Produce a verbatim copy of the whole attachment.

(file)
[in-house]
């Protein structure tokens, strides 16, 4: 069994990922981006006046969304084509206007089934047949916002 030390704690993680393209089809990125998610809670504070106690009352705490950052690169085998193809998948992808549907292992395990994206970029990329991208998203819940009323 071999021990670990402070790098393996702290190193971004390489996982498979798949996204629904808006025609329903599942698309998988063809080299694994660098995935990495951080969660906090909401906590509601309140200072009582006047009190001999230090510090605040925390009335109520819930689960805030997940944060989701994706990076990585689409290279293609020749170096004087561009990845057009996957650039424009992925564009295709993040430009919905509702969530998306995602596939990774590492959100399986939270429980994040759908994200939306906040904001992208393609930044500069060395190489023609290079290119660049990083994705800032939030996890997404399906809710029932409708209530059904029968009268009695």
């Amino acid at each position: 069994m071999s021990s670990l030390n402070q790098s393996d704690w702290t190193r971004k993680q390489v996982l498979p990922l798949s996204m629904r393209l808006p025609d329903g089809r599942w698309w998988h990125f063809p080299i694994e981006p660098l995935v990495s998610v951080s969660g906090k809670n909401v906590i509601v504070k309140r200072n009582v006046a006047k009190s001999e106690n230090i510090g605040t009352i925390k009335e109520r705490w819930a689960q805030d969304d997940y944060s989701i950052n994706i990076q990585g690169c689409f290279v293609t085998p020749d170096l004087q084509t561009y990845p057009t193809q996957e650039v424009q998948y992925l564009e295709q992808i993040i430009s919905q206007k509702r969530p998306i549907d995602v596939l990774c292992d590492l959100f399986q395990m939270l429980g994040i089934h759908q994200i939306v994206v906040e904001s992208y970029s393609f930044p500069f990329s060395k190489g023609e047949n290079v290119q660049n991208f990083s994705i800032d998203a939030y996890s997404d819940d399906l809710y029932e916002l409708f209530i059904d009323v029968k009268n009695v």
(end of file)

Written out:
[in-house]
């Protein structure tokens, strides 16, 4: 069994990922981006006046969304084509206007089934047949916002 030390704690993680393209089809990125998610809670504070106690009352705490950052690169085998193809998948992808549907292992395990994206970029990329991208998203819940009323 071999021990670990402070790098393996702290190193971004390489996982498979798949996204629904808006025609329903599942698309998988063809080299694994660098995935990495951080969660906090909401906590509601309140200072009582006047009190001999230090510090605040925390009335109520819930689960805030997940944060989701994706990076990585689409290279293609020749170096004087561009990845057009996957650039424009992925564009295709993040430009919905509702969530998306995602596939990774590492959100399986939270429980994040759908994200939306906040904001992208393609930044500069060395190489023609290079290119660049990083994705800032939030996890997404399906809710029932409708209530059904029968009268009695």
């Amino acid at each position: 069994m071999s021990s670990l030390n402070q790098s393996d704690w702290t190193r971004k993680q390489v996982l498979p990922l798949s996204m629904r393209l808006p025609d329903g089809r599942w698309w998988h990125f063809p080299i694994e981006p660098l995935v990495s998610v951080s969660g906090k809670n909401v906590i509601v504070k309140r200072n009582v006046a006047k009190s001999e106690n230090i510090g605040t009352i925390k009335e109520r705490w819930a689960q805030d969304d997940y944060s989701i950052n994706i990076q990585g690169c689409f290279v293609t085998p020749d170096l004087q084509t561009y990845p057009t193809q996957e650039v424009q998948y992925l564009e295709q992808i993040i430009s919905q206007k509702r969530p998306i549907d995602v596939l990774c292992d590492l959100f399986q395990m939270l429980g994040i089934h759908q994200i939306v994206v906040e904001s992208y970029s393609f930044p500069f990329s060395k190489g023609e047949n290079v290119q660049n991208f990083s994705i800032d998203a939030y996890s997404d819940d399906l809710y029932e916002l409708f209530i059904d009323v029968k009268n009695v």